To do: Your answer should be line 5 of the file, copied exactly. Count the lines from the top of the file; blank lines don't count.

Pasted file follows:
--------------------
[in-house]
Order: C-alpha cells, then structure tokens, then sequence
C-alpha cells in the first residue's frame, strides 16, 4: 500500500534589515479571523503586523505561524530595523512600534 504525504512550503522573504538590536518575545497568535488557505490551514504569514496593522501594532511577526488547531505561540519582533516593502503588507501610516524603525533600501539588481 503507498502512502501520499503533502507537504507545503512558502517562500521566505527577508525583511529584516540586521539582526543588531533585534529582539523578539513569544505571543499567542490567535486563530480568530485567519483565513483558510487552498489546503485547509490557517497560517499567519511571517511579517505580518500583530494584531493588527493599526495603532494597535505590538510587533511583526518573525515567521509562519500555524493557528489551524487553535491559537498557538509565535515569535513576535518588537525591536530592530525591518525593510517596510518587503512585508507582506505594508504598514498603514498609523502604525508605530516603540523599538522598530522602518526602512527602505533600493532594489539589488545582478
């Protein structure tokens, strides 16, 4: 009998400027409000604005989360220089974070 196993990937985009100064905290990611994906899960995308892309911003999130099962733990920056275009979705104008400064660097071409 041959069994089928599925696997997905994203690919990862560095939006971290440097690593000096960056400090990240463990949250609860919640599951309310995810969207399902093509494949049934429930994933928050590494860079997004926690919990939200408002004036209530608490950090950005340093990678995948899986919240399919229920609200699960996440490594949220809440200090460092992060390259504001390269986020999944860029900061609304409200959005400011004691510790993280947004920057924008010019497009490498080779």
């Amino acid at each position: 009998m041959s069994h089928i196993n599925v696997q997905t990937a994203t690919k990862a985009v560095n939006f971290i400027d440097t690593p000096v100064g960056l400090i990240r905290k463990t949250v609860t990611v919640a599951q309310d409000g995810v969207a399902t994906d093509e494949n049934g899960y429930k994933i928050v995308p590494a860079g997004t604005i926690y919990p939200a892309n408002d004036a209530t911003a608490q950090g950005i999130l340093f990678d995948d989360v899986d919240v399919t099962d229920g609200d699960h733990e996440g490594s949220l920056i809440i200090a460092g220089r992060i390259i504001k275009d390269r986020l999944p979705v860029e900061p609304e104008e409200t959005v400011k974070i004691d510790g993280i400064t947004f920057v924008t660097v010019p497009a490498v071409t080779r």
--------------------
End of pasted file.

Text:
């Amino acid at each position: 009998m041959s069994h089928i196993n599925v696997q997905t990937a994203t690919k990862a985009v560095n939006f971290i400027d440097t690593p000096v100064g960056l400090i990240r905290k463990t949250v609860t990611v919640a599951q309310d409000g995810v969207a399902t994906d093509e494949n049934g899960y429930k994933i928050v995308p590494a860079g997004t604005i926690y919990p939200a892309n408002d004036a209530t911003a608490q950090g950005i999130l340093f990678d995948d989360v899986d919240v399919t099962d229920g609200d699960h733990e996440g490594s949220l920056i809440i200090a460092g220089r992060i390259i504001k275009d390269r986020l999944p979705v860029e900061p609304e104008e409200t959005v400011k974070i004691d510790g993280i400064t947004f920057v924008t660097v010019p497009a490498v071409t080779r």